Shepherd pleaded guilty in 1992 to manslaughter in the death of Kasandra Shepherd based on evidence from Smith, who was then considered an unassailable forensics expert, and sentenced to two years less a day. She gave birth to her fourth child in prison.

Defence lawyer James Lockyer, with the Association in Defence of the Wrongly Convicted, told the justices that other experts have now concluded Smith’s opinion was seriously flawed. Crown lawyer Howard Leibovich agreed, and urged Shepherd’s conviction be quashed in favour of an acquittal.

“This is a tragic case,” Leibovich said. “Kasandra deserved better. Her family deserved better. (Shepherd) deserved better.”

Smith’s autopsy on the girl was one of many suspicious child deaths he had handled. A review of his work and subsequent public inquiry uncovered numerous examples where he made serious mistakes, several leading to wrongful convictions. He was stripped of his medical licence in 2011.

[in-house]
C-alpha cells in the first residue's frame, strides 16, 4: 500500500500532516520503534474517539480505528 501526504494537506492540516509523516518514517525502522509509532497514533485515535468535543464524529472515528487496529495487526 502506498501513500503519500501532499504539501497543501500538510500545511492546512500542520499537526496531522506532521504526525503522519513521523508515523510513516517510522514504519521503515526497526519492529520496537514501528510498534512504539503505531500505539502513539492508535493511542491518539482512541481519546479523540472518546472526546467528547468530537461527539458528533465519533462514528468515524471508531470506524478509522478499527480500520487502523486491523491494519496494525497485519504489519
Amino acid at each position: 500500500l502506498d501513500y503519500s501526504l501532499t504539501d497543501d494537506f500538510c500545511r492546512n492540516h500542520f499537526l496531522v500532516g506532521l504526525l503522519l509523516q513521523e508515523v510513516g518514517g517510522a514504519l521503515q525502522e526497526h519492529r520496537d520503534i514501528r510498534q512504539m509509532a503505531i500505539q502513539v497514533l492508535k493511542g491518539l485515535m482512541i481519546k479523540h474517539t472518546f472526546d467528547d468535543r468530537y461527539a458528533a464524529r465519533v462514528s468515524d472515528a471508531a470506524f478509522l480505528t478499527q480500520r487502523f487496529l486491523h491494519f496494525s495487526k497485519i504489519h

Based on what was being discovered about Smith’s work, Shepherd was granted leave to appeal in 2009. Lockyer said it took this long for the exoneration because the case was forensically complicated and the system is stacked against overturning convictions.

“It’s very difficult to establish that someone has been wrongfully convicted,” Lockyer said. “The system doesn’t make it easy for you to do that. The system tends to fight you all the way.”

Court documents show Kasandra began vomiting and became unresponsive in April 1991 after a long period of ill health. She died two days after being admitted to hospital. Smith concluded she died from trauma due to at least one blow of “significant force” to the back of her head.